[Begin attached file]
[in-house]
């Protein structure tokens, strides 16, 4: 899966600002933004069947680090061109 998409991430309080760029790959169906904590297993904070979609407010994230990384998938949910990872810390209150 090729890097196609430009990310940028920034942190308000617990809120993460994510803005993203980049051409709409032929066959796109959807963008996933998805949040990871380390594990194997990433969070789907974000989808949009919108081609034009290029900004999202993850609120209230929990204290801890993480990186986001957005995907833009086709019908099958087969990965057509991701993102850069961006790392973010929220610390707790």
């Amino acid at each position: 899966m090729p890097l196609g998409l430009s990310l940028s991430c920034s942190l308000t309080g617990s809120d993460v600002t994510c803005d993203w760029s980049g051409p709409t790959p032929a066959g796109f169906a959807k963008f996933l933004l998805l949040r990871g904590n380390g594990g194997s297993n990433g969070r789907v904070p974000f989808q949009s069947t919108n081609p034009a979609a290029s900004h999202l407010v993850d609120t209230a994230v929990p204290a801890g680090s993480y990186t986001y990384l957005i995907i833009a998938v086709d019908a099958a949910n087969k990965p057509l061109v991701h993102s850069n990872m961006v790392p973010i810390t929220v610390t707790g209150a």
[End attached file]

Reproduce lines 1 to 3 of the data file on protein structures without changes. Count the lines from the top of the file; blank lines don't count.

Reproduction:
[in-house]
């Protein structure tokens, strides 16, 4: 899966600002933004069947680090061109 998409991430309080760029790959169906904590297993904070979609407010994230990384998938949910990872810390209150 090729890097196609430009990310940028920034942190308000617990809120993460994510803005993203980049051409709409032929066959796109959807963008996933998805949040990871380390594990194997990433969070789907974000989808949009919108081609034009290029900004999202993850609120209230929990204290801890993480990186986001957005995907833009086709019908099958087969990965057509991701993102850069961006790392973010929220610390707790």
């Amino acid at each position: 899966m090729p890097l196609g998409l430009s990310l940028s991430c920034s942190l308000t309080g617990s809120d993460v600002t994510c803005d993203w760029s980049g051409p709409t790959p032929a066959g796109f169906a959807k963008f996933l933004l998805l949040r990871g904590n380390g594990g194997s297993n990433g969070r789907v904070p974000f989808q949009s069947t919108n081609p034009a979609a290029s900004h999202l407010v993850d609120t209230a994230v929990p204290a801890g680090s993480y990186t986001y990384l957005i995907i833009a998938v086709d019908a099958a949910n087969k990965p057509l061109v991701h993102s850069n990872m961006v790392p973010i810390t929220v610390t707790g209150a």